Healthier kids, brighter futures

Cancer

Cancer occurs when cells from a person's body grow out of control.


Our bodies are made up of trillions of cells, each performing an important function, like lung cells helping us breathe and muscle cells helping us move our arms and legs. These cells wear out and need to be replaced, so copies are made through a process called cell division. Errors can occur during this copying process, errors in the DNA  called mutations. DNA contains the blueprint for building a cell and even a whole person, so when there is a mutation it can cause serious problems. One type of problem is cancer.

Most cells in the body have an inbuilt STOP signal that tells them when to stop dividing. For example, skin cells divide approximately 20 times and then they stop. This is important as we need to replace our skin cells; we lose them all the time. Cancer cells, however, can divide 100’s to 1000’s of times, forming tumours that interfere with the normal functioning of the body.

Scientists have found that one of the ways in which cancer cells keep on dividing is for them to maintain the ends of their chromosomes, and these ends are called “telomeres”. Normally these telomeres are gradually lost until they become too short and the cells stop dividing.

Cancer cells counteract the loss of telomeres using:

  1. Telomerase activity or
  2. ALT (Alternative Lengthening of Telomeres) mechanism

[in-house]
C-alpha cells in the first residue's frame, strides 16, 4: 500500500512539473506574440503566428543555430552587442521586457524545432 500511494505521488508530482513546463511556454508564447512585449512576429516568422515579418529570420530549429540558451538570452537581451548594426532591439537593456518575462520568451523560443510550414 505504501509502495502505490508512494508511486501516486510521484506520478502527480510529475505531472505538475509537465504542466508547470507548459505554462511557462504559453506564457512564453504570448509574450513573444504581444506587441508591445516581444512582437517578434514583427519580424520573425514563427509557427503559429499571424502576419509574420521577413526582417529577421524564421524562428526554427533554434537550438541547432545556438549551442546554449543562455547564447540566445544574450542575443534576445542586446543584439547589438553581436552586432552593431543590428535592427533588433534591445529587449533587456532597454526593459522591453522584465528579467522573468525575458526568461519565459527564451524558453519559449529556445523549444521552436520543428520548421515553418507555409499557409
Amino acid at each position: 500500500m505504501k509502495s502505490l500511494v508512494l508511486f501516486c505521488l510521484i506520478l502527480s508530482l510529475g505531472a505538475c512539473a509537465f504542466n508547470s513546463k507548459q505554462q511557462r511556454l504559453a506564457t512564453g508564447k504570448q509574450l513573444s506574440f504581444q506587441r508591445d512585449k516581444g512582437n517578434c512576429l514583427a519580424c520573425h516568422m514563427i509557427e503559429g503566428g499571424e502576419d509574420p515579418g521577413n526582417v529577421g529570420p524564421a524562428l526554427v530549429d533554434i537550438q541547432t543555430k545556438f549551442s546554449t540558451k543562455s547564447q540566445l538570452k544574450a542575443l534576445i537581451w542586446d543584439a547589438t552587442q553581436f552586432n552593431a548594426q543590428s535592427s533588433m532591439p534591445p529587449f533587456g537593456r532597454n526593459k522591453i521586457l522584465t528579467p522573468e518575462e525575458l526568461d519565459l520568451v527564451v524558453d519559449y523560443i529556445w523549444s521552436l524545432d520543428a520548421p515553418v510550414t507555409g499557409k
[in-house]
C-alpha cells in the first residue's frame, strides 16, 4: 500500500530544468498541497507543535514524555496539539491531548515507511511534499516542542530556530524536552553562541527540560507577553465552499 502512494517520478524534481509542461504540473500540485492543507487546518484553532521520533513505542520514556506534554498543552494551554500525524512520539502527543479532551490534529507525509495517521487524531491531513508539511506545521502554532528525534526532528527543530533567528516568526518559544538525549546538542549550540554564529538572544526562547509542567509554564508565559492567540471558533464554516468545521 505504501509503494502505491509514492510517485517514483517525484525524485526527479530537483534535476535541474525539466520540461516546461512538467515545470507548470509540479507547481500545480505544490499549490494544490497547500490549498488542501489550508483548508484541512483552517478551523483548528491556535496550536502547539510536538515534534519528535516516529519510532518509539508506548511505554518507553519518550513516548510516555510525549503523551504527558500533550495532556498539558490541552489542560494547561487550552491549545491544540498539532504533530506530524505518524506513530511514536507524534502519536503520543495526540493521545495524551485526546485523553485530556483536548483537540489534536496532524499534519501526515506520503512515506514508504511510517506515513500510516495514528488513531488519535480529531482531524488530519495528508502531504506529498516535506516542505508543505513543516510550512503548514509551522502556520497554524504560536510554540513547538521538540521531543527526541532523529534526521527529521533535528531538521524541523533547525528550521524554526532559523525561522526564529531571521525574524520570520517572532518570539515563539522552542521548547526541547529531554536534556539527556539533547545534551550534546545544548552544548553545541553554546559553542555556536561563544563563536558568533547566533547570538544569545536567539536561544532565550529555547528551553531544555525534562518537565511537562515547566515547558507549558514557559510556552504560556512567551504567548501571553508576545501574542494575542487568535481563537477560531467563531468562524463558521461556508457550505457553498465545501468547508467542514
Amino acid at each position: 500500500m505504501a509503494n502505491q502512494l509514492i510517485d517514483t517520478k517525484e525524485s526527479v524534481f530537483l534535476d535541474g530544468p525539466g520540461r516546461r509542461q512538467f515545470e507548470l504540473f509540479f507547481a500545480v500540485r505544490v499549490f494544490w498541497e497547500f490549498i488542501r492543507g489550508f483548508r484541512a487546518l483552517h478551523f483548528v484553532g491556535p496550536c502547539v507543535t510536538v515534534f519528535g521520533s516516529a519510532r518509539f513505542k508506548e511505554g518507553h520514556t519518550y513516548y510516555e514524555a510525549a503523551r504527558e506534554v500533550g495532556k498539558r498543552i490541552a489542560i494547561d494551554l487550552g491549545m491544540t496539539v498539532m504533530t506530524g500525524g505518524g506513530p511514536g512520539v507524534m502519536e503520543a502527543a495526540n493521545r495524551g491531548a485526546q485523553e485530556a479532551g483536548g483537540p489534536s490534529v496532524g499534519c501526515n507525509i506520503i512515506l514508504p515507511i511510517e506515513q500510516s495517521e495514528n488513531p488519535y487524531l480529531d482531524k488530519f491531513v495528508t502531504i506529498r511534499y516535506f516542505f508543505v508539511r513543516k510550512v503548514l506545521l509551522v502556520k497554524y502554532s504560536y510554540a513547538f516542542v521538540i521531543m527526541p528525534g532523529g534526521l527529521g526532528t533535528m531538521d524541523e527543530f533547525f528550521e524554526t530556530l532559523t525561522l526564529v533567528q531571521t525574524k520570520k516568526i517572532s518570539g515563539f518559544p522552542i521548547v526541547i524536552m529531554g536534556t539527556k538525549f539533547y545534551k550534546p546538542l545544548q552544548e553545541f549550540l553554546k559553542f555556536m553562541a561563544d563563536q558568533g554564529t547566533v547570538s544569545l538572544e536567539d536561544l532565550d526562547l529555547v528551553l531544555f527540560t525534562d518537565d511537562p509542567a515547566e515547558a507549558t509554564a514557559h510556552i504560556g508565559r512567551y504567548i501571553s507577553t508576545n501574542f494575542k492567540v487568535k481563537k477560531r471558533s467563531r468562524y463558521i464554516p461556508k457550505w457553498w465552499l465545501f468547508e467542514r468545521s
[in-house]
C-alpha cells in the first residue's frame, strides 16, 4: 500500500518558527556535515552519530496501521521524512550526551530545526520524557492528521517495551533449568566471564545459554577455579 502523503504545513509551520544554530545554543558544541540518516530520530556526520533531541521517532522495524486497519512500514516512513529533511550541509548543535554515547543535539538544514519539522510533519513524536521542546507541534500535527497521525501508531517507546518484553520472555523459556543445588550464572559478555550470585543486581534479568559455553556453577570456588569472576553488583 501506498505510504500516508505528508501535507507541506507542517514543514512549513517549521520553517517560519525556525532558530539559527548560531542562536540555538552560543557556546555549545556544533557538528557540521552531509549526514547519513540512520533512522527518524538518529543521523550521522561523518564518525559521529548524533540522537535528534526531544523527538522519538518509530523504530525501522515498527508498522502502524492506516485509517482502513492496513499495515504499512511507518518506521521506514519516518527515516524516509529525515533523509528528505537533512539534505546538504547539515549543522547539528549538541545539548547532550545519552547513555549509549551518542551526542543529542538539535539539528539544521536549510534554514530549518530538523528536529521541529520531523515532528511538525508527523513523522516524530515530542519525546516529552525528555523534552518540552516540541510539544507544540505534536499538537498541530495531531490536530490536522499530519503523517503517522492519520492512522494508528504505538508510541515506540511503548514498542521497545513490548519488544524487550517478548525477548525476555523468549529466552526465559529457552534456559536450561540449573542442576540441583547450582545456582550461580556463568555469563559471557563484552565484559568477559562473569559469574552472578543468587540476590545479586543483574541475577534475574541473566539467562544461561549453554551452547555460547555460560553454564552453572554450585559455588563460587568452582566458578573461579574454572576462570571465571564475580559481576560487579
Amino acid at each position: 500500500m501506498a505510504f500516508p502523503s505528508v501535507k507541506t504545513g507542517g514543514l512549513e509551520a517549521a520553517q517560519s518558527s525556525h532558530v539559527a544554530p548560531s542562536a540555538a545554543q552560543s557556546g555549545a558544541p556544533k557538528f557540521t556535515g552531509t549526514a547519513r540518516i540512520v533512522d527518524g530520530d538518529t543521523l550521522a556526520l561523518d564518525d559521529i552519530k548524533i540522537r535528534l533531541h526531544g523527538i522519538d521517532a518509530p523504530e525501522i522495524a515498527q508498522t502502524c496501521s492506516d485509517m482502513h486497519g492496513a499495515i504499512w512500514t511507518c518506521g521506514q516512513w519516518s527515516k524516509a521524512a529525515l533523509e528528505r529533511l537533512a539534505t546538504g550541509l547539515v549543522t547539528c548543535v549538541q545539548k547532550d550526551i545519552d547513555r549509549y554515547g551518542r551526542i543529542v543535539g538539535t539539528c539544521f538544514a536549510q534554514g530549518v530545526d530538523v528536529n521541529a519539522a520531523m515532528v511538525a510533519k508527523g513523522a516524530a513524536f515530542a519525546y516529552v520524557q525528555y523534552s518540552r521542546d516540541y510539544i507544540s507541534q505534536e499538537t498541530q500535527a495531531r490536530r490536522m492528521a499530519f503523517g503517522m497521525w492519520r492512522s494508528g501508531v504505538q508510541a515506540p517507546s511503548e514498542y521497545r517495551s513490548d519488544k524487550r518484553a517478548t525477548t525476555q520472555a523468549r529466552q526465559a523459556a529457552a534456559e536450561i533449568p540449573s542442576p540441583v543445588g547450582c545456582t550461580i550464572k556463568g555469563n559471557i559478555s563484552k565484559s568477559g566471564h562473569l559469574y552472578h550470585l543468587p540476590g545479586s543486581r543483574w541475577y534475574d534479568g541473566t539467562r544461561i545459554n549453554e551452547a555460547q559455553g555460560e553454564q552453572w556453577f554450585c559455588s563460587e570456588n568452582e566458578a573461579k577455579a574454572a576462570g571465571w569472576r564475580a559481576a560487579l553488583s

Telomerase is an enzyme that is active in embryos and foetuses during development. It enables us to develop from a single one-celled embryo into an individual with trillions of cells. Abnormal telomerase activity in cancer cells enables adult cells to continue to divide and form tumours. It is estimated that around 85% of cancer cells have telomerase activity.

ALT is another way by which cancer cells maintain their telomeres. These cells can be identified by ALT-associated bodies seen in the nucleus of tumour cells and stained with a special dye. Approximately 15% of tumour cells use the ALT mechanism to become immortal.

These mechanisms of tumour growth and development are being studied by the Cancer Research UnitCell Biology UnitTelomere Length Regulation Group, and Genome Integrity Group at Children’s Medical Research Institute. These groups of researchers are trying different approaches to understand the processes around telomeres, which will be important for the development of new treatments for cancer.

The Cell Cycle Unit also studies cancer, but they look at how cells divide. They have found several genes important for this process and are currently developing drugs targeted against dynamin as a new treatment for brain cancers.